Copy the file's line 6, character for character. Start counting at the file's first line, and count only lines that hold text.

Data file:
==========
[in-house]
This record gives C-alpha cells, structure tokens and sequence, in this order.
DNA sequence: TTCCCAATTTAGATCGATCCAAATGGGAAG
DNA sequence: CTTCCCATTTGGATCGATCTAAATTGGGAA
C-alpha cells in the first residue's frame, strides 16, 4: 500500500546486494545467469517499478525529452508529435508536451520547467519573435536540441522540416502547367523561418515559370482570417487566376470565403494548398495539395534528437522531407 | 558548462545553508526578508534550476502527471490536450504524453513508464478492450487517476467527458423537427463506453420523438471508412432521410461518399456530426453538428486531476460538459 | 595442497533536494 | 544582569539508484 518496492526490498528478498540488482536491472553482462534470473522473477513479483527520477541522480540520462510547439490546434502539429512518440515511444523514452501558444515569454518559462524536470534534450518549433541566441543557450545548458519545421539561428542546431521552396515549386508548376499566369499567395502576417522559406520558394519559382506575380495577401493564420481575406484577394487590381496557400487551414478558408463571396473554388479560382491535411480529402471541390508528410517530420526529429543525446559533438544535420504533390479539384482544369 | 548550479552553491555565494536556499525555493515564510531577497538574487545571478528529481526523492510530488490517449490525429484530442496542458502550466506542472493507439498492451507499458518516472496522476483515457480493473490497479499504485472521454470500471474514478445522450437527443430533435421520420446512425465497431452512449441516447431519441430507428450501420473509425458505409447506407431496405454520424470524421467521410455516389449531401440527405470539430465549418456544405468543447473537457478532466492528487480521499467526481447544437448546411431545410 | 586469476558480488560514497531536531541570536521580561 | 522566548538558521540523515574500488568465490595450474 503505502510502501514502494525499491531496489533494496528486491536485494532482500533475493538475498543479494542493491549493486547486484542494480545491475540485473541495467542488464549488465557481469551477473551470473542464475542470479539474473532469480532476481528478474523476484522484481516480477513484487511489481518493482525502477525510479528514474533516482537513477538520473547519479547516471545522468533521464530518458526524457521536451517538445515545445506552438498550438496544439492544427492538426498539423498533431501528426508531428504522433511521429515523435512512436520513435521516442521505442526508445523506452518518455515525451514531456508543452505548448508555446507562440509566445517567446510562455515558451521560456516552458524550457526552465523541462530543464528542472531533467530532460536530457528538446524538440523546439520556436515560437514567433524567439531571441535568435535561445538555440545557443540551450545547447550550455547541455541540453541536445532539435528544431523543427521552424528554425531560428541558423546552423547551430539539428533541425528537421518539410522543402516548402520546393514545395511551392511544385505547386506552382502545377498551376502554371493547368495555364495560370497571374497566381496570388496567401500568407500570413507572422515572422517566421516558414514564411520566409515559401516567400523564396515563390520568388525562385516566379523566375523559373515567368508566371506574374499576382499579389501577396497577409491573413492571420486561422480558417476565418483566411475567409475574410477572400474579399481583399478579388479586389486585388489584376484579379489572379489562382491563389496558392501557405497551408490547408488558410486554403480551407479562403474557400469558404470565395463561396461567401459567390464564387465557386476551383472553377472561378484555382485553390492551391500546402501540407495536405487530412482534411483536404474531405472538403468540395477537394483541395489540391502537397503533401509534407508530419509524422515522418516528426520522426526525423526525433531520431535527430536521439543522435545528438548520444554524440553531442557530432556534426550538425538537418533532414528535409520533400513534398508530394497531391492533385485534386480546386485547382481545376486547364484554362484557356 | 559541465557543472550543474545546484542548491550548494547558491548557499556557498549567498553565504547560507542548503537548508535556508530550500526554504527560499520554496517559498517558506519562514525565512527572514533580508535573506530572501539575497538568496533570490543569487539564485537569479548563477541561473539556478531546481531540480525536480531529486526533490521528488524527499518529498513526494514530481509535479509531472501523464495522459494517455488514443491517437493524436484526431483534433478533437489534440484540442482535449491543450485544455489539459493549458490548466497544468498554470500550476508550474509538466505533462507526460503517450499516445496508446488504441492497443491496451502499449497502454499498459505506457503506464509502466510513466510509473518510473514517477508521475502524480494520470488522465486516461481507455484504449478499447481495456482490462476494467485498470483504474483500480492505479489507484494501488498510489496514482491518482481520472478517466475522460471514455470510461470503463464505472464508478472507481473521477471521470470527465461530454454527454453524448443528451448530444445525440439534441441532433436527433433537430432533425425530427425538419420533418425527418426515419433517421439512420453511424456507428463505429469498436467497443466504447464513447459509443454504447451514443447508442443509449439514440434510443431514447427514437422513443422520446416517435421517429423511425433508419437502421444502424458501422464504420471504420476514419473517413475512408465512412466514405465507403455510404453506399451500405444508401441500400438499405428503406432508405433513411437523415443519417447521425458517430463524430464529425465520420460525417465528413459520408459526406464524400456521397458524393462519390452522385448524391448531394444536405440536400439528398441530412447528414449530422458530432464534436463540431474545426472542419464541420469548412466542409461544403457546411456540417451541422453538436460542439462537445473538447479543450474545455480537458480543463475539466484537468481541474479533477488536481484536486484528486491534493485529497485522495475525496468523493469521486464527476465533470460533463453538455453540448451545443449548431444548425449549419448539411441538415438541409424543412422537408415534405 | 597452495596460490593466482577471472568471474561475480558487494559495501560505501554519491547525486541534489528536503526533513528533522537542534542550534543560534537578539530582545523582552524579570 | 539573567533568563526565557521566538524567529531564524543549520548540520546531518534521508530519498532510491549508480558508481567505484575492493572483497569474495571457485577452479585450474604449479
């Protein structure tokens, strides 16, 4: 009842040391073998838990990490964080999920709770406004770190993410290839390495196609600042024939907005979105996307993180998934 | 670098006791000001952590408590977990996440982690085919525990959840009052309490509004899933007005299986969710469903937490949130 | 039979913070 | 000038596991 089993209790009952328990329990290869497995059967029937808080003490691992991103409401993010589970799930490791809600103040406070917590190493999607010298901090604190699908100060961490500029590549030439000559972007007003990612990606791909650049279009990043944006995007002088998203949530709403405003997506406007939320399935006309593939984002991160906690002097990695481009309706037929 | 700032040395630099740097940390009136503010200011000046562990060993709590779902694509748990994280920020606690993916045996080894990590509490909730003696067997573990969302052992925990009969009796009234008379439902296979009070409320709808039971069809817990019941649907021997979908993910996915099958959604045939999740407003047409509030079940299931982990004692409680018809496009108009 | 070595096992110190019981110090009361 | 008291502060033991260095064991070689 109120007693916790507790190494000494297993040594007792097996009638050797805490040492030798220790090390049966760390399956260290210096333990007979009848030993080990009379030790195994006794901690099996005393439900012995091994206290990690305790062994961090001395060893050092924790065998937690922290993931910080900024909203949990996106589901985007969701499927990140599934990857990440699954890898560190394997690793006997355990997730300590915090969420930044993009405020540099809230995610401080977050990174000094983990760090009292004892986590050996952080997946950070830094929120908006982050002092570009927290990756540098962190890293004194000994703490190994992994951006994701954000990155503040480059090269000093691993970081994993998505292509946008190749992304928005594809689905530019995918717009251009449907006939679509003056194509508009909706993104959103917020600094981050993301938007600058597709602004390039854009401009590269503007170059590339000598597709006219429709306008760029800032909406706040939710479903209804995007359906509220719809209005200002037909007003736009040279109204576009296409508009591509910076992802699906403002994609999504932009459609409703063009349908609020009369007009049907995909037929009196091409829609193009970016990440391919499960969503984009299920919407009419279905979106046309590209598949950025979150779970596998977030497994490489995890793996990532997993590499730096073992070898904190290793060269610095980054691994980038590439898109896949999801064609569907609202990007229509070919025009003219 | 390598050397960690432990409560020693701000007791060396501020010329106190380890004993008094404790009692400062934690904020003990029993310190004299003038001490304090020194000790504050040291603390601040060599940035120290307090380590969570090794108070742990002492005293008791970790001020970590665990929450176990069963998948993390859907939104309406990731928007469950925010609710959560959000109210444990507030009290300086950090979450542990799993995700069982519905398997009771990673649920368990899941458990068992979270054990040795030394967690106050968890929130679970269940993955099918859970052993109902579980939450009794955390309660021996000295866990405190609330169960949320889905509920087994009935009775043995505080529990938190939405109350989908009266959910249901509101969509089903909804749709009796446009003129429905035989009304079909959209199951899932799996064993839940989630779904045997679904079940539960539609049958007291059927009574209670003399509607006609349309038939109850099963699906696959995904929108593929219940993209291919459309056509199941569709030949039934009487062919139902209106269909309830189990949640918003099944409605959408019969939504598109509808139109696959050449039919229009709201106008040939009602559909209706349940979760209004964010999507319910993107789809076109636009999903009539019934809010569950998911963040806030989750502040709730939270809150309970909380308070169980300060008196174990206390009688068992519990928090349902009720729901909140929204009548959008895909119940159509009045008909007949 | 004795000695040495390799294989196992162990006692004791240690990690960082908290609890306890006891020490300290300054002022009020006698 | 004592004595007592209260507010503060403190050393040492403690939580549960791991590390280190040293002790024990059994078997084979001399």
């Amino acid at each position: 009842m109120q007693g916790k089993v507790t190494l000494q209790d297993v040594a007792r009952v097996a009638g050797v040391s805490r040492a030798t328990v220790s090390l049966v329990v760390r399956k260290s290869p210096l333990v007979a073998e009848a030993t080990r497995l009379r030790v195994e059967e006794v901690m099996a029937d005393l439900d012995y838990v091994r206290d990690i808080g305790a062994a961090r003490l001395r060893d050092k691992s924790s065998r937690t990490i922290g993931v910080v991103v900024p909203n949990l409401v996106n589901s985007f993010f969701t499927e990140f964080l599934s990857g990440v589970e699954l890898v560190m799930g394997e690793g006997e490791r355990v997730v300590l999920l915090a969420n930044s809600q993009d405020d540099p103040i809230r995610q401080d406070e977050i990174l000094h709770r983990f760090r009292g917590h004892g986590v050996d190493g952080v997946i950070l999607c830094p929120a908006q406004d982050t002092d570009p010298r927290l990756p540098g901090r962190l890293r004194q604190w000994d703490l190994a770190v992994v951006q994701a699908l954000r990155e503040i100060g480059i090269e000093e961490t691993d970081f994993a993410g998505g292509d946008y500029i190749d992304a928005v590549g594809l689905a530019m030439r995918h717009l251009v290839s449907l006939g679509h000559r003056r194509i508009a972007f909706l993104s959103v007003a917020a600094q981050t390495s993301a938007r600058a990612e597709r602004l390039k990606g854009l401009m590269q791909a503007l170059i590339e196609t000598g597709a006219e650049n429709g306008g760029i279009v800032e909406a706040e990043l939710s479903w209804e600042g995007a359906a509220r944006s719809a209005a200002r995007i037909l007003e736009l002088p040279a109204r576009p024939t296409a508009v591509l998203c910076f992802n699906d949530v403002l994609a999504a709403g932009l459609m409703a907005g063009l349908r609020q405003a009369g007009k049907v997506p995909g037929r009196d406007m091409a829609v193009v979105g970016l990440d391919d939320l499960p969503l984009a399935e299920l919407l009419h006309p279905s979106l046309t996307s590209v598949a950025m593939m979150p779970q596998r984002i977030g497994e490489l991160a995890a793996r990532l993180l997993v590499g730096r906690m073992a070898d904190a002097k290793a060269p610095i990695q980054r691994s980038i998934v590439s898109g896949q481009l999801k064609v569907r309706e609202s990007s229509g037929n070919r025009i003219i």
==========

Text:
């Protein structure tokens, strides 16, 4: 009842040391073998838990990490964080999920709770406004770190993410290839390495196609600042024939907005979105996307993180998934 | 670098006791000001952590408590977990996440982690085919525990959840009052309490509004899933007005299986969710469903937490949130 | 039979913070 | 000038596991 089993209790009952328990329990290869497995059967029937808080003490691992991103409401993010589970799930490791809600103040406070917590190493999607010298901090604190699908100060961490500029590549030439000559972007007003990612990606791909650049279009990043944006995007002088998203949530709403405003997506406007939320399935006309593939984002991160906690002097990695481009309706037929 | 700032040395630099740097940390009136503010200011000046562990060993709590779902694509748990994280920020606690993916045996080894990590509490909730003696067997573990969302052992925990009969009796009234008379439902296979009070409320709808039971069809817990019941649907021997979908993910996915099958959604045939999740407003047409509030079940299931982990004692409680018809496009108009 | 070595096992110190019981110090009361 | 008291502060033991260095064991070689 109120007693916790507790190494000494297993040594007792097996009638050797805490040492030798220790090390049966760390399956260290210096333990007979009848030993080990009379030790195994006794901690099996005393439900012995091994206290990690305790062994961090001395060893050092924790065998937690922290993931910080900024909203949990996106589901985007969701499927990140599934990857990440699954890898560190394997690793006997355990997730300590915090969420930044993009405020540099809230995610401080977050990174000094983990760090009292004892986590050996952080997946950070830094929120908006982050002092570009927290990756540098962190890293004194000994703490190994992994951006994701954000990155503040480059090269000093691993970081994993998505292509946008190749992304928005594809689905530019995918717009251009449907006939679509003056194509508009909706993104959103917020600094981050993301938007600058597709602004390039854009401009590269503007170059590339000598597709006219429709306008760029800032909406706040939710479903209804995007359906509220719809209005200002037909007003736009040279109204576009296409508009591509910076992802699906403002994609999504932009459609409703063009349908609020009369007009049907995909037929009196091409829609193009970016990440391919499960969503984009299920919407009419279905979106046309590209598949950025979150779970596998977030497994490489995890793996990532997993590499730096073992070898904190290793060269610095980054691994980038590439898109896949999801064609569907609202990007229509070919025009003219 | 390598050397960690432990409560020693701000007791060396501020010329106190380890004993008094404790009692400062934690904020003990029993310190004299003038001490304090020194000790504050040291603390601040060599940035120290307090380590969570090794108070742990002492005293008791970790001020970590665990929450176990069963998948993390859907939104309406990731928007469950925010609710959560959000109210444990507030009290300086950090979450542990799993995700069982519905398997009771990673649920368990899941458990068992979270054990040795030394967690106050968890929130679970269940993955099918859970052993109902579980939450009794955390309660021996000295866990405190609330169960949320889905509920087994009935009775043995505080529990938190939405109350989908009266959910249901509101969509089903909804749709009796446009003129429905035989009304079909959209199951899932799996064993839940989630779904045997679904079940539960539609049958007291059927009574209670003399509607006609349309038939109850099963699906696959995904929108593929219940993209291919459309056509199941569709030949039934009487062919139902209106269909309830189990949640918003099944409605959408019969939504598109509808139109696959050449039919229009709201106008040939009602559909209706349940979760209004964010999507319910993107789809076109636009999903009539019934809010569950998911963040806030989750502040709730939270809150309970909380308070169980300060008196174990206390009688068992519990928090349902009720729901909140929204009548959008895909119940159509009045008909007949 | 004795000695040495390799294989196992162990006692004791240690990690960082908290609890306890006891020490300290300054002022009020006698 | 004592004595007592209260507010503060403190050393040492403690939580549960791991590390280190040293002790024990059994078997084979001399």